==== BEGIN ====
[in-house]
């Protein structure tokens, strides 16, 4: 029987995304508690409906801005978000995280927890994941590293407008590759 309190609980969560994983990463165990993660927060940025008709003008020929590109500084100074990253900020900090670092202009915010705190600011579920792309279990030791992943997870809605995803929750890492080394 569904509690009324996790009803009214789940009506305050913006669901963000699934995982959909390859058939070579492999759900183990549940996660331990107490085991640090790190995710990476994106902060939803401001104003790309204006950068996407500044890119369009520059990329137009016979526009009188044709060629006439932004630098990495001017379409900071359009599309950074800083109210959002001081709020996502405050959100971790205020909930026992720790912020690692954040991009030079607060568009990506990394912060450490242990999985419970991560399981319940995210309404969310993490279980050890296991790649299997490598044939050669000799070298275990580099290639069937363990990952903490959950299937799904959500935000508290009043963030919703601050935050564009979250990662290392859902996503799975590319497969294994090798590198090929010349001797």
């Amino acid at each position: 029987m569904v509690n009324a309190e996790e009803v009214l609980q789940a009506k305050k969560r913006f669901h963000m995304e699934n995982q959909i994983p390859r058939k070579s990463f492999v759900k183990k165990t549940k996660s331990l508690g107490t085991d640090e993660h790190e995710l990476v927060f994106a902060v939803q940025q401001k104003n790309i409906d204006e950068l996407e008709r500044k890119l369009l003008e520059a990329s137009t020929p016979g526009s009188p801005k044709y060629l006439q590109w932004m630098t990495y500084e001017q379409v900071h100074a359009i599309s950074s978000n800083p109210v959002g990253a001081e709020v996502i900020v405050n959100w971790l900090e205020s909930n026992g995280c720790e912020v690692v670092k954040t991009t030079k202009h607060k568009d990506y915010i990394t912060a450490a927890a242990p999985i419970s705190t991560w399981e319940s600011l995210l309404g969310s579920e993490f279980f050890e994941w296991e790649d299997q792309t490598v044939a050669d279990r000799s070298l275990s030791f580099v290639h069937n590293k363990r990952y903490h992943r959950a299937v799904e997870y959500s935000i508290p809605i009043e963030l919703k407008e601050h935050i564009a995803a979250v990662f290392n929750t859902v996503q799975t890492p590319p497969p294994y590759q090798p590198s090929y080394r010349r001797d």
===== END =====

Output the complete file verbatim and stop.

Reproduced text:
[in-house]
């Protein structure tokens, strides 16, 4: 029987995304508690409906801005978000995280927890994941590293407008590759 309190609980969560994983990463165990993660927060940025008709003008020929590109500084100074990253900020900090670092202009915010705190600011579920792309279990030791992943997870809605995803929750890492080394 569904509690009324996790009803009214789940009506305050913006669901963000699934995982959909390859058939070579492999759900183990549940996660331990107490085991640090790190995710990476994106902060939803401001104003790309204006950068996407500044890119369009520059990329137009016979526009009188044709060629006439932004630098990495001017379409900071359009599309950074800083109210959002001081709020996502405050959100971790205020909930026992720790912020690692954040991009030079607060568009990506990394912060450490242990999985419970991560399981319940995210309404969310993490279980050890296991790649299997490598044939050669000799070298275990580099290639069937363990990952903490959950299937799904959500935000508290009043963030919703601050935050564009979250990662290392859902996503799975590319497969294994090798590198090929010349001797």
């Amino acid at each position: 029987m569904v509690n009324a309190e996790e009803v009214l609980q789940a009506k305050k969560r913006f669901h963000m995304e699934n995982q959909i994983p390859r058939k070579s990463f492999v759900k183990k165990t549940k996660s331990l508690g107490t085991d640090e993660h790190e995710l990476v927060f994106a902060v939803q940025q401001k104003n790309i409906d204006e950068l996407e008709r500044k890119l369009l003008e520059a990329s137009t020929p016979g526009s009188p801005k044709y060629l006439q590109w932004m630098t990495y500084e001017q379409v900071h100074a359009i599309s950074s978000n800083p109210v959002g990253a001081e709020v996502i900020v405050n959100w971790l900090e205020s909930n026992g995280c720790e912020v690692v670092k954040t991009t030079k202009h607060k568009d990506y915010i990394t912060a450490a927890a242990p999985i419970s705190t991560w399981e319940s600011l995210l309404g969310s579920e993490f279980f050890e994941w296991e790649d299997q792309t490598v044939a050669d279990r000799s070298l275990s030791f580099v290639h069937n590293k363990r990952y903490h992943r959950a299937v799904e997870y959500s935000i508290p809605i009043e963030l919703k407008e601050h935050i564009a995803a979250v990662f290392n929750t859902v996503q799975t890492p590319p497969p294994y590759q090798p590198s090929y080394r010349r001797d």